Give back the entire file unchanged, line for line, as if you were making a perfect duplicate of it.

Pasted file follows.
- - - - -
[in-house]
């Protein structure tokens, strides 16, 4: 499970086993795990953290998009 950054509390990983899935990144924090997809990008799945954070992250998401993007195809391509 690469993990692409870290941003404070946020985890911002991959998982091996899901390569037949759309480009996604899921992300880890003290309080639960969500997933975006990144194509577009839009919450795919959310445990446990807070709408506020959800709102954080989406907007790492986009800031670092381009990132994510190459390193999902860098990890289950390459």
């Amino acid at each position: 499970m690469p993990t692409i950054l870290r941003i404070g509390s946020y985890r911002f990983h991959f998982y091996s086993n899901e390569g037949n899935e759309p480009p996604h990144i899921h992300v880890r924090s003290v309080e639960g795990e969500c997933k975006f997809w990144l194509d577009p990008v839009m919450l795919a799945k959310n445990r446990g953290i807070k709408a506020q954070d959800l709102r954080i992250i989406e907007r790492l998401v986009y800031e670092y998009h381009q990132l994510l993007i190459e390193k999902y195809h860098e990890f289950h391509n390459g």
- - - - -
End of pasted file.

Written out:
[in-house]
């Protein structure tokens, strides 16, 4: 499970086993795990953290998009 950054509390990983899935990144924090997809990008799945954070992250998401993007195809391509 690469993990692409870290941003404070946020985890911002991959998982091996899901390569037949759309480009996604899921992300880890003290309080639960969500997933975006990144194509577009839009919450795919959310445990446990807070709408506020959800709102954080989406907007790492986009800031670092381009990132994510190459390193999902860098990890289950390459």
């Amino acid at each position: 499970m690469p993990t692409i950054l870290r941003i404070g509390s946020y985890r911002f990983h991959f998982y091996s086993n899901e390569g037949n899935e759309p480009p996604h990144i899921h992300v880890r924090s003290v309080e639960g795990e969500c997933k975006f997809w990144l194509d577009p990008v839009m919450l795919a799945k959310n445990r446990g953290i807070k709408a506020q954070d959800l709102r954080i992250i989406e907007r790492l998401v986009y800031e670092y998009h381009q990132l994510l993007i190459e390193k999902y195809h860098e990890f289950h391509n390459g």